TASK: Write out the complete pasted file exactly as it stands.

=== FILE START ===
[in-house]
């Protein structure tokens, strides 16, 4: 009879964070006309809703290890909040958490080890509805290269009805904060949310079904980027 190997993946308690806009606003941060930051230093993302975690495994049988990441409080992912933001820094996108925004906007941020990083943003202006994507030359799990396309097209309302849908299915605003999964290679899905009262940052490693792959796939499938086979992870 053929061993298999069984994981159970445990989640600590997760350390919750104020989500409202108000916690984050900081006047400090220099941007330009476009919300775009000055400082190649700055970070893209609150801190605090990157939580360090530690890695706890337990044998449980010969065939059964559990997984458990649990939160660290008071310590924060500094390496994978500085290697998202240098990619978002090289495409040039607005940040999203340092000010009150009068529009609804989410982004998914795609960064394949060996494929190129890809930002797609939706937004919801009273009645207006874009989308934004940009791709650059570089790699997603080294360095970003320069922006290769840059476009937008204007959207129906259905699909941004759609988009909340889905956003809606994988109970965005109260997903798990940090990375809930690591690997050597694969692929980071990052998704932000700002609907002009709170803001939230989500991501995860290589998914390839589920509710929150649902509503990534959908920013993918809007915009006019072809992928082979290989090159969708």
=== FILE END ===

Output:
[in-house]
């Protein structure tokens, strides 16, 4: 009879964070006309809703290890909040958490080890509805290269009805904060949310079904980027 190997993946308690806009606003941060930051230093993302975690495994049988990441409080992912933001820094996108925004906007941020990083943003202006994507030359799990396309097209309302849908299915605003999964290679899905009262940052490693792959796939499938086979992870 053929061993298999069984994981159970445990989640600590997760350390919750104020989500409202108000916690984050900081006047400090220099941007330009476009919300775009000055400082190649700055970070893209609150801190605090990157939580360090530690890695706890337990044998449980010969065939059964559990997984458990649990939160660290008071310590924060500094390496994978500085290697998202240098990619978002090289495409040039607005940040999203340092000010009150009068529009609804989410982004998914795609960064394949060996494929190129890809930002797609939706937004919801009273009645207006874009989308934004940009791709650059570089790699997603080294360095970003320069922006290769840059476009937008204007959207129906259905699909941004759609988009909340889905956003809606994988109970965005109260997903798990940090990375809930690591690997050597694969692929980071990052998704932000700002609907002009709170803001939230989500991501995860290589998914390839589920509710929150649902509503990534959908920013993918809007915009006019072809992928082979290989090159969708």